Ironically, my first true encounter with the hypnotic scent of rosemary was working as a pastry chef's assistant at age 16 at Il Bacio, an Italian pastry shop. Tuscan pastry chef, Roberto would make focaccia bread from scratch every day, drizzled in olive oil and sprinkled with crunchy sea salt and rosemary. No doubt, the best $2.00 ever spent on bread. Even though I was in Redmond, I could have been in any cafe in Tuscany.

For the five gallon rosemary bushes we planted, we had to dig into the soil far enough to reach a hard clay layer. This layer needed to be broken up to help the plant's roots stretch out and to help with drainage. The rosemary bushes had grown into their pots- their compact root system looked like a woman's long hair after she has taken the towel off from the shower- moist, tight strands molded to her head.

Before we placed the roots into the ground, we cut a small layer off the bottom of the bush and pulled and broke up some of the strands. Similar to cutting the bottom stems off flowers before placing them in a vase of water, we encourage the rosemary roots to get comfortable to the new surroundings. Once the hole was ready, just before adding the plant, we added a little compost soil to the bottom of the hole, a couple handfuls of fertilizer and a sprinkling of lime and mixed well.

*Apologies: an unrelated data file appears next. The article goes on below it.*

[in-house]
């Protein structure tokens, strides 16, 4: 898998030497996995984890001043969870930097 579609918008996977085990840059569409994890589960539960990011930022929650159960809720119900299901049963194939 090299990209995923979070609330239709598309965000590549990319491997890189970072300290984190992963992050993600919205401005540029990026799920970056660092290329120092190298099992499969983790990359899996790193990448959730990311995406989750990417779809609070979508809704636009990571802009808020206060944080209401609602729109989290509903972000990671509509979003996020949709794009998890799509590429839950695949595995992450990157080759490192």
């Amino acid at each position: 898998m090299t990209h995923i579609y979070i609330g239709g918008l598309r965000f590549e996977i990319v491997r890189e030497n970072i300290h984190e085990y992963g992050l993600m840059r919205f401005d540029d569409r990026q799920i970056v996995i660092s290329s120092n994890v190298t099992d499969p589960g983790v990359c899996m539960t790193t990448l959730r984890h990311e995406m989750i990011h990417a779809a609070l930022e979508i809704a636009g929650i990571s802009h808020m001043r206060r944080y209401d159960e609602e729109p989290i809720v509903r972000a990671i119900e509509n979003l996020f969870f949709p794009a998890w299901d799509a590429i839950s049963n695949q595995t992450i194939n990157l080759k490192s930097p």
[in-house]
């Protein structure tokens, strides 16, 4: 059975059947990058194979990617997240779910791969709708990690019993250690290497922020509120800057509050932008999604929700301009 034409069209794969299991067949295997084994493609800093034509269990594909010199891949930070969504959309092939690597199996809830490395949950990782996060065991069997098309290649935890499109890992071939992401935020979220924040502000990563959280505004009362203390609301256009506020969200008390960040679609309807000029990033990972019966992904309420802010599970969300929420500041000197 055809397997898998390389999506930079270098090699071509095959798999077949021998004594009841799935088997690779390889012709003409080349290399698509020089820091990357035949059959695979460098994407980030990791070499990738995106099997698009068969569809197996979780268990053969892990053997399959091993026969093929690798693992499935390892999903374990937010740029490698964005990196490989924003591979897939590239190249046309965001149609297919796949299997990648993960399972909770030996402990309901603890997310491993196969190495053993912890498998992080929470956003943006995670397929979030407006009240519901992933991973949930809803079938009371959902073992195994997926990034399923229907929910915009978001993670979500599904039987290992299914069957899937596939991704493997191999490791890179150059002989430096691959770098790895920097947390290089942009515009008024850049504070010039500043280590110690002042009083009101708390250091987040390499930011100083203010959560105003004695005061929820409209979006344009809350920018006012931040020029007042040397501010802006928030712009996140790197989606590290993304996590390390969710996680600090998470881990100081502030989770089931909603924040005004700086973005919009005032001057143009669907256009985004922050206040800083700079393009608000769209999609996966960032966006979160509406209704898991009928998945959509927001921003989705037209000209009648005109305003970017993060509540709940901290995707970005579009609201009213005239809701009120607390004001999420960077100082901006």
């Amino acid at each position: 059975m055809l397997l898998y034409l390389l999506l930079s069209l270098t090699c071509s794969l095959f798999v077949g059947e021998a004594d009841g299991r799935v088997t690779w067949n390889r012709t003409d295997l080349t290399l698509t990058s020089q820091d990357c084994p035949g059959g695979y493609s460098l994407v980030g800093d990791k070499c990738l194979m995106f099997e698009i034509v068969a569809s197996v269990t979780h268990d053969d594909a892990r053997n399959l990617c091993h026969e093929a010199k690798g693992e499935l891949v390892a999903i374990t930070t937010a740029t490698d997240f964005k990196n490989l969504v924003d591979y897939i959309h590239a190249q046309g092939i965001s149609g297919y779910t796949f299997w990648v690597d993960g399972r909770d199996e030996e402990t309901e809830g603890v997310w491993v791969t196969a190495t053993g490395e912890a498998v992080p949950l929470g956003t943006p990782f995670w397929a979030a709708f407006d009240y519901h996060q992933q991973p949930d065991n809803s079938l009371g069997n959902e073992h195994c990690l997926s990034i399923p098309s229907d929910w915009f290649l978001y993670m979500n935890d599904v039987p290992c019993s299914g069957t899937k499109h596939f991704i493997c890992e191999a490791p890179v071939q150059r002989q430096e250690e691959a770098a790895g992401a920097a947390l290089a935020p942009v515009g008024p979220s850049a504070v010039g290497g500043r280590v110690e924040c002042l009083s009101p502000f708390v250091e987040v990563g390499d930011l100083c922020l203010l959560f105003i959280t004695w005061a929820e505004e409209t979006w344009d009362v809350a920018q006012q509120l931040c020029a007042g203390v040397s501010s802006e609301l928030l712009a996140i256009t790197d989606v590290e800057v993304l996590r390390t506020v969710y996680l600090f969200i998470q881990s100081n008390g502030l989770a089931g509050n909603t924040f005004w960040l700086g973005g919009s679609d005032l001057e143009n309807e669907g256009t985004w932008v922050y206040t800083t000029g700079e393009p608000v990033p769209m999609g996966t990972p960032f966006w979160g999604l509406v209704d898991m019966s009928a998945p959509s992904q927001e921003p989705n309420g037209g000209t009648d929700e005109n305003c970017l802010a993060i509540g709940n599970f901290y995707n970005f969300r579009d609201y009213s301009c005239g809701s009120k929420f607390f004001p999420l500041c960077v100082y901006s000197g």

While placing the rosemary bush in the hole and filling it in with soil, it was hard not to keep my face out of its fragrant bushy stems. I’m reminded of pouring water into the base of the Christmas tree stand as a little kid, getting brushed with those heavenly scented pine needles. And it's not just the scent of what you are planting that fills the air, when planting in an herb garden several herbal aromatics take over even the strongest of fertilizers - chives one moment and thyme the next.

Friday, April 3, 2009

Teenage Chickens with Pink Tiaras

The girls are growing up!

Okay, not the best picture, but check out her pink tiara!